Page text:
period. Of the families in the bottom quarter, less than 4%
got bachelor's degrees in 1992, down from 6%
in 1980—about a third fewer. At a time when everyone
agrees on the importance of education, these worsening differences between
rich and poor are indeed significant.
The previous examples of deliberate distortion are a sad indicator of the lack of ethics among today's apologists for America's wealthy and powerful. Weicher, Mitchell, Levinson, and all the others who publish such garbage have to be doing it deliberately. The manipulation of the data required such a conscious effort that it could not have been done accidentally or in good faith.
The damage to the misinformed American public is compounded when
opinion makers like Rush Limbaugh, Gordon Liddy, and Pat Robertson add
respectability to their demagoguery by quoting the Wall Street Journal or
even the "biased liberal news media," such as Newsweek, as
their sources for the "truth." The public doesn't stop to realize
that demagogues get their opinions published even in "respectable" publications.
Somehow we need, first, to publicize the fact that those who represent the interests of America's wealthy and powerful are deliberately lying about what is going on in our country.
Second, we need to publicize the statistics that matter. New data come out every day and they all say the same thing: income and wealth disparity between rich and poor are constantly getting worse—to the point where even many members of our lower middle-class are getting into serious trouble.
As part of this second point, we need to educate the public that there are verifiable data about many different levels of "reality." All levels say the same thing about what is going on in our country, and they are easily observed by anyone who wants to make the effort. For example:
The top 1% of Americans owned 31% of the total private wealth in the U.S. in 1983. That increased to 37% in 1989, and is 44% today. That's the bottom-line, end-result level of reality. Regardless of what anyone says about our "envy of the rich," or the unfairness to the wealthy of our economic policies, (progressive tax rates, inheritance taxes, capital gains taxes and so on) our richest Americans keep owning more and more of our country than they did before.
Consider the next level of reality, which include all kinds of specific statistical comparisons. For example, the average Chief Executive Officer made 35 times the average salary in his corporation in 1974. Today, he makes 400 to 500 times the average salary, depending on how the analysis is made.
On the other hand, average earnings for workers, in 1982 dollars, fell from $8.55 in 1973 to $7.39 in 1993. Wages in new manufacturing plants are coming in at $6-8/hour today, versus $12-15/hour fifteen years ago.
Now, consider the level of reality that you don't even need to read about. In your own city, drive through some of the new upper class neighborhoods. Note the mansions where only two to four persons live, the community golf course, the tennis courts, the country club, the best maintained streets in town, the manicured lawns. And think of the quality of their health care, the kinds of vacations they take, the level of education they and their children get, and the obvious safety of their community.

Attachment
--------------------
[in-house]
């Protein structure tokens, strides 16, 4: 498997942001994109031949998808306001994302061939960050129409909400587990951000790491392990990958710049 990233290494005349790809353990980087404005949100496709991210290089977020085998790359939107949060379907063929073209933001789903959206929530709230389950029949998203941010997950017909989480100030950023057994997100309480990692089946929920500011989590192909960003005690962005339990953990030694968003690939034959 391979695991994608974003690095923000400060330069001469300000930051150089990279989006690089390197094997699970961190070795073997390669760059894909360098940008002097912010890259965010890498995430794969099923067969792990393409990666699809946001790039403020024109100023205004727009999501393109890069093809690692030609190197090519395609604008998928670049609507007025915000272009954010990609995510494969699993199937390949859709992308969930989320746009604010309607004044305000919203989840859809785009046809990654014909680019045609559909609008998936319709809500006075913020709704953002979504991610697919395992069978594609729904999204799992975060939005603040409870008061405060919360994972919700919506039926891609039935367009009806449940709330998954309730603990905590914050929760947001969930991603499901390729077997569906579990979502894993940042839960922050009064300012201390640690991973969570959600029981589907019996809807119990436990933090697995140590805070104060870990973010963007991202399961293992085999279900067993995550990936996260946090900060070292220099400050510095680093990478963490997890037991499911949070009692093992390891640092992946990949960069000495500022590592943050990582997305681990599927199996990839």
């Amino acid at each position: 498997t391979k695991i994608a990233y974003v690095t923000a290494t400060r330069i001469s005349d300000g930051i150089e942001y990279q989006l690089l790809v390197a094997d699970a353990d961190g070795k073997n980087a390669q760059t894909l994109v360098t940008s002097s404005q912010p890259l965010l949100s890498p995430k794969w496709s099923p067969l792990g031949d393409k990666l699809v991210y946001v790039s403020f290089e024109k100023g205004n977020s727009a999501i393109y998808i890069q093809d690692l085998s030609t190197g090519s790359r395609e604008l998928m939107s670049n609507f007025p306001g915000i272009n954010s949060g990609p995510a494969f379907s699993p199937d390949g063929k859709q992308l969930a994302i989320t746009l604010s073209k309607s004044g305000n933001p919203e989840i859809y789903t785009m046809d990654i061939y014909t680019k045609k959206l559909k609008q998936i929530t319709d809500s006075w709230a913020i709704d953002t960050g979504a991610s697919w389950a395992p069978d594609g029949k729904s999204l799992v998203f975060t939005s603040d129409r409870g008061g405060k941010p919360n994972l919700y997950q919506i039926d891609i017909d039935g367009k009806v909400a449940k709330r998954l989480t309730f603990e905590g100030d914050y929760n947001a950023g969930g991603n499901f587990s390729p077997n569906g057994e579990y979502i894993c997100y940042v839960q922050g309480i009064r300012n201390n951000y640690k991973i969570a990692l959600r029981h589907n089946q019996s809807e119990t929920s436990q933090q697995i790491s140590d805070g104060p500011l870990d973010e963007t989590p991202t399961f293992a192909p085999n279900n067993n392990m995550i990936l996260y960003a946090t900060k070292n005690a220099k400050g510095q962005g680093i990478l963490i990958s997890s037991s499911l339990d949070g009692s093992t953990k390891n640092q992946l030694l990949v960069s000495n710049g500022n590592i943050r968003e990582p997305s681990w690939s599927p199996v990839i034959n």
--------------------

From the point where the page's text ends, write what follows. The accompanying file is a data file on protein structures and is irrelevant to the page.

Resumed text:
Then go through an older working class neighborhood, where the bottom 40% of Americans live. Note the deteriorating streets, the unkempt parks, the abandoned homes, and the dilapidated schools. You can literally feel the vulnerability to crime, the lack of personal security, the absence of optimism, and a pervading stress.
Put these three kinds of observations together, and many more that could be mentioned, and the deliberate lies of many of America's so-called conservative "think-tanks" become obvious.
The members of these propaganda centers have the morals of the American Tobacco Institute. The Institute still refuses to admit that tobacco is a direct cause of illness, despite all the evidence. In the same way, organizations such as the American Enterprise Institute, The Heritage Foundation, and the Hudson Institute refuse to admit that unfair economic policies (manipulation of the prime interest rate, regressive taxes, unregulated "free world trade," anti-labor legislation, etc.) directly cause the growing disparities between rich and poor.
Instead, they have misdirected the public's awareness of the real problem—the disparity of income between the wealthy and everyone else—to the favorite scapegoats of the wealthy and the established powerful: progressive taxes, welfare, crime, government protections of workers and the environment, unions, affirmative action and so on.
It's time we set the record straight. It should be easy. Those who
have deliberately sold out middle and working class Americans have to lie
to get their points across. All we have to do is tell the truth.
Loudly, repeatedly, and from all directions.